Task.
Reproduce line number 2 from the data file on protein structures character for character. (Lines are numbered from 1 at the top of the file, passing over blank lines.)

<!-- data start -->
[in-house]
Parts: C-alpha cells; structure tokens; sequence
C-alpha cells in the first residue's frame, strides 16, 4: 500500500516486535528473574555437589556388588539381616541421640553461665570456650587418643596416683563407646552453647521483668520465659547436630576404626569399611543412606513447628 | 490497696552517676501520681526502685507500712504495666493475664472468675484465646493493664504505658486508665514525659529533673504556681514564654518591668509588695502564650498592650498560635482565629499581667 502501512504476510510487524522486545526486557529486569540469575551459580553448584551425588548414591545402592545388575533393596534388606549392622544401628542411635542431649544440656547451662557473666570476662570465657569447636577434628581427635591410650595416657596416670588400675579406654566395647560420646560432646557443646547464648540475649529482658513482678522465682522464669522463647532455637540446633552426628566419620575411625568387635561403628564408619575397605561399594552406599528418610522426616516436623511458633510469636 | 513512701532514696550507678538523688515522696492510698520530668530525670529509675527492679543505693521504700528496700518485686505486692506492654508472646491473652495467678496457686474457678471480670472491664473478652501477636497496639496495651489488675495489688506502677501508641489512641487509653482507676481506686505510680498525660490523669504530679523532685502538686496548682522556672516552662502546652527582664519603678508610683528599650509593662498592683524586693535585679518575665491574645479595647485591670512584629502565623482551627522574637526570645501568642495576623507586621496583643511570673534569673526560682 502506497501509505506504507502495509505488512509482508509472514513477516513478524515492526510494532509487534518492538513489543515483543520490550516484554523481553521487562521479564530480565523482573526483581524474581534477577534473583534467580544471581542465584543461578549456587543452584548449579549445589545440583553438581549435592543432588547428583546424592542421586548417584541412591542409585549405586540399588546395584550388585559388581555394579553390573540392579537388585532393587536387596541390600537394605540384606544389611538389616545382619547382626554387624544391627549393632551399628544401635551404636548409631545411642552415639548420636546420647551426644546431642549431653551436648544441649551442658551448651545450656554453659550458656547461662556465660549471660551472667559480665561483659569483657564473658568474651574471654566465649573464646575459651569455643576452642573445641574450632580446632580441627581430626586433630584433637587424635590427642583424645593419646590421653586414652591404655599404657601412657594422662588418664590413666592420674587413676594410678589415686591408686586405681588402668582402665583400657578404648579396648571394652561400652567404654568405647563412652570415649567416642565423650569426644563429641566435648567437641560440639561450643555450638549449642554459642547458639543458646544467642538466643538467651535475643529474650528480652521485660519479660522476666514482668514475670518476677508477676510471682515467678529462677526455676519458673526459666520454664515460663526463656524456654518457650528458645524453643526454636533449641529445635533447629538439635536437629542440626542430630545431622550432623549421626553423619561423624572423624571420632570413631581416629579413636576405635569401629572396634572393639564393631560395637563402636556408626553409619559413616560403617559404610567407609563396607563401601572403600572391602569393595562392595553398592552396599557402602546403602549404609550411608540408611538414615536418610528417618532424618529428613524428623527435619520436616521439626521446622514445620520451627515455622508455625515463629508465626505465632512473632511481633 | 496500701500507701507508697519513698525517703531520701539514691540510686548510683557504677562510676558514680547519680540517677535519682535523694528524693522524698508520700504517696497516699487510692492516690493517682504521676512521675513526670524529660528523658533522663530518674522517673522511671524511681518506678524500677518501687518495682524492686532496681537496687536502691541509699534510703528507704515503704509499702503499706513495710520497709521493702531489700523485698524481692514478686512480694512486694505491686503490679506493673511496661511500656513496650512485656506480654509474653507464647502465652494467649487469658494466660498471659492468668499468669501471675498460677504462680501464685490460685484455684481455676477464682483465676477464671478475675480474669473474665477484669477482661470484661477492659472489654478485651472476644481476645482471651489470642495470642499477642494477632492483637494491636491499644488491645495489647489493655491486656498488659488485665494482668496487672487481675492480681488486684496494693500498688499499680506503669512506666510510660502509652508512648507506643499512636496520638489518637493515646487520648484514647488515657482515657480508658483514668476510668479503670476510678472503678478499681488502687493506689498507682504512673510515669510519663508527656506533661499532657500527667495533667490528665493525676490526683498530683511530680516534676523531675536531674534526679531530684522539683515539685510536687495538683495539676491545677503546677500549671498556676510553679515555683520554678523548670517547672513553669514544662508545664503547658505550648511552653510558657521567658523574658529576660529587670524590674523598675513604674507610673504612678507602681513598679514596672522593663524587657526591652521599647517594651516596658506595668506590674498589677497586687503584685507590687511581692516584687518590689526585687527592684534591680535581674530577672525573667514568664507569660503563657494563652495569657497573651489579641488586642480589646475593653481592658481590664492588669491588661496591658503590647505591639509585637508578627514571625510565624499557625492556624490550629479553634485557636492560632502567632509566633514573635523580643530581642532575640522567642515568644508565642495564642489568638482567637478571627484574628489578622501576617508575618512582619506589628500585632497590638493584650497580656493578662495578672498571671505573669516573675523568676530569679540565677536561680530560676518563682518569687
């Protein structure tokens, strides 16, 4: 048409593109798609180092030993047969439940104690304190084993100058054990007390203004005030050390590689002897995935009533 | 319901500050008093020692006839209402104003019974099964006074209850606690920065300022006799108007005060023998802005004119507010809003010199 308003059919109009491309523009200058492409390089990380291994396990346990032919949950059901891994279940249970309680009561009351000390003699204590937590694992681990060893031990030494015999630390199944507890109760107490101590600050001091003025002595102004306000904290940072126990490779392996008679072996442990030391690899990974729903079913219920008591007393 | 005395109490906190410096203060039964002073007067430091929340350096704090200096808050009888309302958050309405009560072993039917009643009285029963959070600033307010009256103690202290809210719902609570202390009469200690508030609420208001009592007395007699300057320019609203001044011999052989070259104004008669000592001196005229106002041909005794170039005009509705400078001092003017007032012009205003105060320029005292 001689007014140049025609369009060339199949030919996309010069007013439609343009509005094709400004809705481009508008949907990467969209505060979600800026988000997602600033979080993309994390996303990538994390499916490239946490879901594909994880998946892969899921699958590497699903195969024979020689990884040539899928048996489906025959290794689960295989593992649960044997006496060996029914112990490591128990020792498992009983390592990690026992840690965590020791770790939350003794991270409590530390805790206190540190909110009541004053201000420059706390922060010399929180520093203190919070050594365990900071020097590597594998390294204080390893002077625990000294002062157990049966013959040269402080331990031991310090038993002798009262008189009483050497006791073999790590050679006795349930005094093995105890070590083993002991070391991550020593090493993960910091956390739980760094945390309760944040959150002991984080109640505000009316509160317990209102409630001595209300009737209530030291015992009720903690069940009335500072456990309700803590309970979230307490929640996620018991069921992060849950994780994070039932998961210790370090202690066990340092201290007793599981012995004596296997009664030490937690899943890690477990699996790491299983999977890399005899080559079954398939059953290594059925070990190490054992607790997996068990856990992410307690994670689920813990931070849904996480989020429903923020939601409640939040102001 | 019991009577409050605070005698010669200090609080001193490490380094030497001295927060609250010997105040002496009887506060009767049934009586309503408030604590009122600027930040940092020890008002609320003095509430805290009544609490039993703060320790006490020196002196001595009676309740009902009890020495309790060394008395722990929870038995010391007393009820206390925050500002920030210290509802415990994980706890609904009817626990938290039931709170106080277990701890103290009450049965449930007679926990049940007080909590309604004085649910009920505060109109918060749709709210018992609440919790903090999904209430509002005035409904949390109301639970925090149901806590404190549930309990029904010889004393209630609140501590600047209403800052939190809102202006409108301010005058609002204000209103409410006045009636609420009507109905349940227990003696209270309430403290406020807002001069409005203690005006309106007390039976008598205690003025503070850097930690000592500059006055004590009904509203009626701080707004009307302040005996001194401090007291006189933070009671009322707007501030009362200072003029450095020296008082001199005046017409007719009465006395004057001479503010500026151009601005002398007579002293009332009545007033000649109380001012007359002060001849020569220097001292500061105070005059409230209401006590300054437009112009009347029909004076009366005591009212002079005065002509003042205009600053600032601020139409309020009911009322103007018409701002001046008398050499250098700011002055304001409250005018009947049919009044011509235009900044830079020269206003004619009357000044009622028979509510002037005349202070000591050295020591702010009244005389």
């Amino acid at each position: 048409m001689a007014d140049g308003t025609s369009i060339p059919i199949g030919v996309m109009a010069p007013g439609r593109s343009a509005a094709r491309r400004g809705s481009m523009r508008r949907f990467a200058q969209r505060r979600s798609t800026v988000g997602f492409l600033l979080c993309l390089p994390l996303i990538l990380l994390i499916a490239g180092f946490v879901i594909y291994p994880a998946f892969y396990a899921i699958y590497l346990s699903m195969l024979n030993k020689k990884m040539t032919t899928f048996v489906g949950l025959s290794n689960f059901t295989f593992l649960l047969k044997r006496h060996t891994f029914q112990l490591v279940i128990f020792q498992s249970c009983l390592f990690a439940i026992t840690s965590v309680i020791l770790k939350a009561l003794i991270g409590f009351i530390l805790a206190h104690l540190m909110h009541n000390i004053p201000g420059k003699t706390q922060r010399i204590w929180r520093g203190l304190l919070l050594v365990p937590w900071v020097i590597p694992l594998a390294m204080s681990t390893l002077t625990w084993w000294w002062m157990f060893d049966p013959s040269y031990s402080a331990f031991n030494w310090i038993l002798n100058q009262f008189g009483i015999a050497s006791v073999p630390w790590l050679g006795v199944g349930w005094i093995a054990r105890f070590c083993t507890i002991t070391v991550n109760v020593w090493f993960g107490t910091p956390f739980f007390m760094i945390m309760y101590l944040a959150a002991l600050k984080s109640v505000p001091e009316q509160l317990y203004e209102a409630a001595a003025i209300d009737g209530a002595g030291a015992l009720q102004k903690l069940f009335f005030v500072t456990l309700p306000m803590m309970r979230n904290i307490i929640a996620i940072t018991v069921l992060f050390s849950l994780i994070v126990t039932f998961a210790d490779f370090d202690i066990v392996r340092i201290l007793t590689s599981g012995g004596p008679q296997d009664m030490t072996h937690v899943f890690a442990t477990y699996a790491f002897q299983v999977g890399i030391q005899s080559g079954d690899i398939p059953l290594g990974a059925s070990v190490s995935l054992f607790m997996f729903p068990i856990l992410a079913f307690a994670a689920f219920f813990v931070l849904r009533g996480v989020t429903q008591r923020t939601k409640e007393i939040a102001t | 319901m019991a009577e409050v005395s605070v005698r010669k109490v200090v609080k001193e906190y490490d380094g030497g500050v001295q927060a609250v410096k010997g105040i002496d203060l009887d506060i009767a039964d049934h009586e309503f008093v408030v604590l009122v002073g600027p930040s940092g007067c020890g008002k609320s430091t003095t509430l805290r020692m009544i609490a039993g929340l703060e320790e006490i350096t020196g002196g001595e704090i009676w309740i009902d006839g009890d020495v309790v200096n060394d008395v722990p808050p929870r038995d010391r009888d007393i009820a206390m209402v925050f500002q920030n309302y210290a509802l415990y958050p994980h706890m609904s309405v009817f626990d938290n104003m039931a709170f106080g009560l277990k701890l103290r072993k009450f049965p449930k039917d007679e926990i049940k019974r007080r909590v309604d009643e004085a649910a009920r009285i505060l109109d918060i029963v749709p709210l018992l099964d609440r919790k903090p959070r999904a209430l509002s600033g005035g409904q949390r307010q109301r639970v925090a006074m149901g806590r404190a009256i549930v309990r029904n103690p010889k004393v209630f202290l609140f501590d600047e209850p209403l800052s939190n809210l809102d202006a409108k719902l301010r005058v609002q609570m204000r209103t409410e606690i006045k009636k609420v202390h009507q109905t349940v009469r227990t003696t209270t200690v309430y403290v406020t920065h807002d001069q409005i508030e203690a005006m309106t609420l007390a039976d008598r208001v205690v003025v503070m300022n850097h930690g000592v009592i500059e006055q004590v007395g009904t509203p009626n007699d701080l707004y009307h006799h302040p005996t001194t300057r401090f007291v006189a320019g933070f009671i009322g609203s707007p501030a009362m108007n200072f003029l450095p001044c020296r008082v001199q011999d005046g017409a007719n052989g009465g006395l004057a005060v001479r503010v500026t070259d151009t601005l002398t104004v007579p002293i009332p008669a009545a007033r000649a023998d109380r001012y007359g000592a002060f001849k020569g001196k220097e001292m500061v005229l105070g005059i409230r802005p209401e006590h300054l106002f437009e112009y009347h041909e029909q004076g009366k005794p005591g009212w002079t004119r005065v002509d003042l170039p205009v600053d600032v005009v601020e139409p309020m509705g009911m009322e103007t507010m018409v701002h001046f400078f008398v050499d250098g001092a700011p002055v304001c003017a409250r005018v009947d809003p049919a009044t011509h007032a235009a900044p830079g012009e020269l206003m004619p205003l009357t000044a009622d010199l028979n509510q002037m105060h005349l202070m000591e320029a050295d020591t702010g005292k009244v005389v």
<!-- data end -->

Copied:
Parts: C-alpha cells; structure tokens; sequence